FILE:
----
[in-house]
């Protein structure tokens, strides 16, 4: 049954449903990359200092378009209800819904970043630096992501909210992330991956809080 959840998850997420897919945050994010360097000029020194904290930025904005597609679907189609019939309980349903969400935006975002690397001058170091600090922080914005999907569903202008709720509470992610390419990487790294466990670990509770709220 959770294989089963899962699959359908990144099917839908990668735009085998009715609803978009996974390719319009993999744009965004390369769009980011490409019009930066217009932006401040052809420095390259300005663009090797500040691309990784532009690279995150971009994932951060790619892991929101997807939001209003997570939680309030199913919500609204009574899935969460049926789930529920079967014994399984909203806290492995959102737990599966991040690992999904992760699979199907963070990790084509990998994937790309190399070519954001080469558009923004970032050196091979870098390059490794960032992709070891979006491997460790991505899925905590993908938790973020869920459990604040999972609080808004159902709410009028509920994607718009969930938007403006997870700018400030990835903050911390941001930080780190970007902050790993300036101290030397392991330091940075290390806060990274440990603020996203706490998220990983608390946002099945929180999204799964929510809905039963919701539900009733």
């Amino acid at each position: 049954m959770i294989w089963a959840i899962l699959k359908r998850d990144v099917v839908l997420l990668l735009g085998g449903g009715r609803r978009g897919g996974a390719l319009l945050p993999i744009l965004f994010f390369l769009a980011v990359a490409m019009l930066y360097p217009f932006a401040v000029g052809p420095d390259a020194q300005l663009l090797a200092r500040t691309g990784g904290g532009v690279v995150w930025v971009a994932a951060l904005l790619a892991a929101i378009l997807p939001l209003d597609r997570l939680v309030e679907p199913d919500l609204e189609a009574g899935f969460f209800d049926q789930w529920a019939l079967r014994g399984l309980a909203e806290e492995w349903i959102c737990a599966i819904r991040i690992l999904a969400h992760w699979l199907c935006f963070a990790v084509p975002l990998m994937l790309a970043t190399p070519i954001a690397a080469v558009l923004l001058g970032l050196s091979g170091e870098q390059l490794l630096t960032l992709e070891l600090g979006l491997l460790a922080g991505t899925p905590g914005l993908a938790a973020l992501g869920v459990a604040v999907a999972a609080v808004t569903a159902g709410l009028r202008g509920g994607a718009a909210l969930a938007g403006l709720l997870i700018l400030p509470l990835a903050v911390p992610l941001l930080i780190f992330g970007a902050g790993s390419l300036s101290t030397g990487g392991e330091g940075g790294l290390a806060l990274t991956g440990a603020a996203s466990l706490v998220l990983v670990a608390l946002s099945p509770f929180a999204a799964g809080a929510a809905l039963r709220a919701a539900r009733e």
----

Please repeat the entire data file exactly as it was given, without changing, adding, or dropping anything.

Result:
[in-house]
């Protein structure tokens, strides 16, 4: 049954449903990359200092378009209800819904970043630096992501909210992330991956809080 959840998850997420897919945050994010360097000029020194904290930025904005597609679907189609019939309980349903969400935006975002690397001058170091600090922080914005999907569903202008709720509470992610390419990487790294466990670990509770709220 959770294989089963899962699959359908990144099917839908990668735009085998009715609803978009996974390719319009993999744009965004390369769009980011490409019009930066217009932006401040052809420095390259300005663009090797500040691309990784532009690279995150971009994932951060790619892991929101997807939001209003997570939680309030199913919500609204009574899935969460049926789930529920079967014994399984909203806290492995959102737990599966991040690992999904992760699979199907963070990790084509990998994937790309190399070519954001080469558009923004970032050196091979870098390059490794960032992709070891979006491997460790991505899925905590993908938790973020869920459990604040999972609080808004159902709410009028509920994607718009969930938007403006997870700018400030990835903050911390941001930080780190970007902050790993300036101290030397392991330091940075290390806060990274440990603020996203706490998220990983608390946002099945929180999204799964929510809905039963919701539900009733």
């Amino acid at each position: 049954m959770i294989w089963a959840i899962l699959k359908r998850d990144v099917v839908l997420l990668l735009g085998g449903g009715r609803r978009g897919g996974a390719l319009l945050p993999i744009l965004f994010f390369l769009a980011v990359a490409m019009l930066y360097p217009f932006a401040v000029g052809p420095d390259a020194q300005l663009l090797a200092r500040t691309g990784g904290g532009v690279v995150w930025v971009a994932a951060l904005l790619a892991a929101i378009l997807p939001l209003d597609r997570l939680v309030e679907p199913d919500l609204e189609a009574g899935f969460f209800d049926q789930w529920a019939l079967r014994g399984l309980a909203e806290e492995w349903i959102c737990a599966i819904r991040i690992l999904a969400h992760w699979l199907c935006f963070a990790v084509p975002l990998m994937l790309a970043t190399p070519i954001a690397a080469v558009l923004l001058g970032l050196s091979g170091e870098q390059l490794l630096t960032l992709e070891l600090g979006l491997l460790a922080g991505t899925p905590g914005l993908a938790a973020l992501g869920v459990a604040v999907a999972a609080v808004t569903a159902g709410l009028r202008g509920g994607a718009a909210l969930a938007g403006l709720l997870i700018l400030p509470l990835a903050v911390p992610l941001l930080i780190f992330g970007a902050g790993s390419l300036s101290t030397g990487g392991e330091g940075g790294l290390a806060l990274t991956g440990a603020a996203s466990l706490v998220l990983v670990a608390l946002s099945p509770f929180a999204a799964g809080a929510a809905l039963r709220a919701a539900r009733e």